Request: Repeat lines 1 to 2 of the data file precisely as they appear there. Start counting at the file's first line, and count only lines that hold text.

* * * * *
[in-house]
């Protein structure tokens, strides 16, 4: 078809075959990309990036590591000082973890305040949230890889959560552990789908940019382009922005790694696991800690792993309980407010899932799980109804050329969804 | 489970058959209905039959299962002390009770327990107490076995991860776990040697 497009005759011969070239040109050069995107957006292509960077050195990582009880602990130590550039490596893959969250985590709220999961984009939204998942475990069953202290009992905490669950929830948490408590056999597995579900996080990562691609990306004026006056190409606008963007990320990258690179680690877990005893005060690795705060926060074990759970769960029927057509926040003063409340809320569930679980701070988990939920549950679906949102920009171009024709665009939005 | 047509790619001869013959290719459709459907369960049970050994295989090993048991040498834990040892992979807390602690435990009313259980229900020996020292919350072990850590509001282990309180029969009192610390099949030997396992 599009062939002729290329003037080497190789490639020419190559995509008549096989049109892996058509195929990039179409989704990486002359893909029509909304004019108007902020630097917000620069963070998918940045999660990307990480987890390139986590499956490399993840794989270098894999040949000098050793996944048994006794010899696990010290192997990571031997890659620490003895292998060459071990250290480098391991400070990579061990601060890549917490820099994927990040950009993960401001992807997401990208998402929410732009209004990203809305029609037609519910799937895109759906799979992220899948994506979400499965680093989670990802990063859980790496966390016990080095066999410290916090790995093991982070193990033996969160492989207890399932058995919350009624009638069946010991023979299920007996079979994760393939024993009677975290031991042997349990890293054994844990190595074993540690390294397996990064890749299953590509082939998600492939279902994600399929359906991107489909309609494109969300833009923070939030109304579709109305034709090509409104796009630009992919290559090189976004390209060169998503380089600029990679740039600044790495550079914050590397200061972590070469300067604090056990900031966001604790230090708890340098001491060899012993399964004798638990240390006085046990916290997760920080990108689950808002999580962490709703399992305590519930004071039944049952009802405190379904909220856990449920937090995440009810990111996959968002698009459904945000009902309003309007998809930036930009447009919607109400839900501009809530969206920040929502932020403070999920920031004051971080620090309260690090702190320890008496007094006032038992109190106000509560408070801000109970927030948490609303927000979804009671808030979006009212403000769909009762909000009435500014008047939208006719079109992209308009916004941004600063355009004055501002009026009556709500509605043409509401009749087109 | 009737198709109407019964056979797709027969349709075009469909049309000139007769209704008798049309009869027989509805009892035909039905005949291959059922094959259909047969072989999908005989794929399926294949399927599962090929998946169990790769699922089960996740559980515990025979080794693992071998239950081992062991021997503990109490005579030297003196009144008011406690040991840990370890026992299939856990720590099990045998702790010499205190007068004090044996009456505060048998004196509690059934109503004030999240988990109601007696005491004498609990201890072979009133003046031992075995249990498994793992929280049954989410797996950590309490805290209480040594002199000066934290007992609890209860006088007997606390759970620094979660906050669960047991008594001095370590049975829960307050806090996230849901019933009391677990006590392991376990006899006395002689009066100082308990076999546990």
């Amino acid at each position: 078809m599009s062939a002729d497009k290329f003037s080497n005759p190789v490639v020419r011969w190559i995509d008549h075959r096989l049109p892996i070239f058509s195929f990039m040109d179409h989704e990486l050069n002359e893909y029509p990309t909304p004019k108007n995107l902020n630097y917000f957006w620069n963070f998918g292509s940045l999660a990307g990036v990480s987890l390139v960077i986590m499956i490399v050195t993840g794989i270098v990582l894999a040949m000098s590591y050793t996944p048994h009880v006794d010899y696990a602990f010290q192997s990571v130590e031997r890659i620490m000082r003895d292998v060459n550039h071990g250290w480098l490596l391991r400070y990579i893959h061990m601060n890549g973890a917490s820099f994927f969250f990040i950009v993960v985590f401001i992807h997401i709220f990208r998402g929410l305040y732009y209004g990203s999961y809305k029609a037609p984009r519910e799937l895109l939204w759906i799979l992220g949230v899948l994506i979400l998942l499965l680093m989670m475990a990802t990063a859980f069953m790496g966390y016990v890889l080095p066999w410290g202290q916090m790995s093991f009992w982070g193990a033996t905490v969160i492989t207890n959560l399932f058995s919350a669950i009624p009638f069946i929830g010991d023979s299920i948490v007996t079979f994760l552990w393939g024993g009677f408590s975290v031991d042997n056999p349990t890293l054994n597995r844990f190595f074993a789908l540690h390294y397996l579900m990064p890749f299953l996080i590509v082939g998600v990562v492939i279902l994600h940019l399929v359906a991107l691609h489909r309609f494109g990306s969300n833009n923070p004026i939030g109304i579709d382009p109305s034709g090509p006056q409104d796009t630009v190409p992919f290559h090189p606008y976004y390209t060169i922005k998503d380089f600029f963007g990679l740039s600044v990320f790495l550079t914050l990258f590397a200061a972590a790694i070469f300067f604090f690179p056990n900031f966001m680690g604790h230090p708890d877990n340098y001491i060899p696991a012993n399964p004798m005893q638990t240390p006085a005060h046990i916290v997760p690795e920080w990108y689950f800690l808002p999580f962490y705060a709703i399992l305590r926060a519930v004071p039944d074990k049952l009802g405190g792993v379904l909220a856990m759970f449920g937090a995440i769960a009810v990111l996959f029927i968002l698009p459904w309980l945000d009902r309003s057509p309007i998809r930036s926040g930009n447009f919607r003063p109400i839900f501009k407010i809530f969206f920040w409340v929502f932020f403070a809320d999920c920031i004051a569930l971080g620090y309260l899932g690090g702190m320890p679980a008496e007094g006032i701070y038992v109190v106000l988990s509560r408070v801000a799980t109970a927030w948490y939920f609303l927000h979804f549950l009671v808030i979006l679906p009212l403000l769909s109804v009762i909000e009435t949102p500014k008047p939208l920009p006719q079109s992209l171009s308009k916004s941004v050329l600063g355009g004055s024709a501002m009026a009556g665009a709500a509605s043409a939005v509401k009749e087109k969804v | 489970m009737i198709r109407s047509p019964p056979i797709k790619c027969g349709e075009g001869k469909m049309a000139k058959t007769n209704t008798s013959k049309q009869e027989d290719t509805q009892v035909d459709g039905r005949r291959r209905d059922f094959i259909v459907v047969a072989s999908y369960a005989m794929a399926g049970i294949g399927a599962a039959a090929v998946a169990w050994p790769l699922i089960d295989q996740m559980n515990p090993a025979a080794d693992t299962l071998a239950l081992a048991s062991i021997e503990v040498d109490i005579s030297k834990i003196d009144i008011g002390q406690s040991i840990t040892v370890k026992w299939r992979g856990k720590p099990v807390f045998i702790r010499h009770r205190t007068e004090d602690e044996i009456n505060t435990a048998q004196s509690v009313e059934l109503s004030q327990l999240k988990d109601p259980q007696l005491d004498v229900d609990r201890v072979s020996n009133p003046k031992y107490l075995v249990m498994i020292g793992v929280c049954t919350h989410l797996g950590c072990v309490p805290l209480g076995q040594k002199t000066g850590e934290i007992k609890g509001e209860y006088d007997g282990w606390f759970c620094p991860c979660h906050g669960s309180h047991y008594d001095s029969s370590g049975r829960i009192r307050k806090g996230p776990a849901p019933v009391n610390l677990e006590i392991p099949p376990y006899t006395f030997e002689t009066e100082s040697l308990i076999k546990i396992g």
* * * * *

[in-house]
């Protein structure tokens, strides 16, 4: 078809075959990309990036590591000082973890305040949230890889959560552990789908940019382009922005790694696991800690792993309980407010899932799980109804050329969804 | 489970058959209905039959299962002390009770327990107490076995991860776990040697 497009005759011969070239040109050069995107957006292509960077050195990582009880602990130590550039490596893959969250985590709220999961984009939204998942475990069953202290009992905490669950929830948490408590056999597995579900996080990562691609990306004026006056190409606008963007990320990258690179680690877990005893005060690795705060926060074990759970769960029927057509926040003063409340809320569930679980701070988990939920549950679906949102920009171009024709665009939005 | 047509790619001869013959290719459709459907369960049970050994295989090993048991040498834990040892992979807390602690435990009313259980229900020996020292919350072990850590509001282990309180029969009192610390099949030997396992 599009062939002729290329003037080497190789490639020419190559995509008549096989049109892996058509195929990039179409989704990486002359893909029509909304004019108007902020630097917000620069963070998918940045999660990307990480987890390139986590499956490399993840794989270098894999040949000098050793996944048994006794010899696990010290192997990571031997890659620490003895292998060459071990250290480098391991400070990579061990601060890549917490820099994927990040950009993960401001992807997401990208998402929410732009209004990203809305029609037609519910799937895109759906799979992220899948994506979400499965680093989670990802990063859980790496966390016990080095066999410290916090790995093991982070193990033996969160492989207890399932058995919350009624009638069946010991023979299920007996079979994760393939024993009677975290031991042997349990890293054994844990190595074993540690390294397996990064890749299953590509082939998600492939279902994600399929359906991107489909309609494109969300833009923070939030109304579709109305034709090509409104796009630009992919290559090189976004390209060169998503380089600029990679740039600044790495550079914050590397200061972590070469300067604090056990900031966001604790230090708890340098001491060899012993399964004798638990240390006085046990916290997760920080990108689950808002999580962490709703399992305590519930004071039944049952009802405190379904909220856990449920937090995440009810990111996959968002698009459904945000009902309003309007998809930036930009447009919607109400839900501009809530969206920040929502932020403070999920920031004051971080620090309260690090702190320890008496007094006032038992109190106000509560408070801000109970927030948490609303927000979804009671808030979006009212403000769909009762909000009435500014008047939208006719079109992209308009916004941004600063355009004055501002009026009556709500509605043409509401009749087109 | 009737198709109407019964056979797709027969349709075009469909049309000139007769209704008798049309009869027989509805009892035909039905005949291959059922094959259909047969072989999908005989794929399926294949399927599962090929998946169990790769699922089960996740559980515990025979080794693992071998239950081992062991021997503990109490005579030297003196009144008011406690040991840990370890026992299939856990720590099990045998702790010499205190007068004090044996009456505060048998004196509690059934109503004030999240988990109601007696005491004498609990201890072979009133003046031992075995249990498994793992929280049954989410797996950590309490805290209480040594002199000066934290007992609890209860006088007997606390759970620094979660906050669960047991008594001095370590049975829960307050806090996230849901019933009391677990006590392991376990006899006395002689009066100082308990076999546990």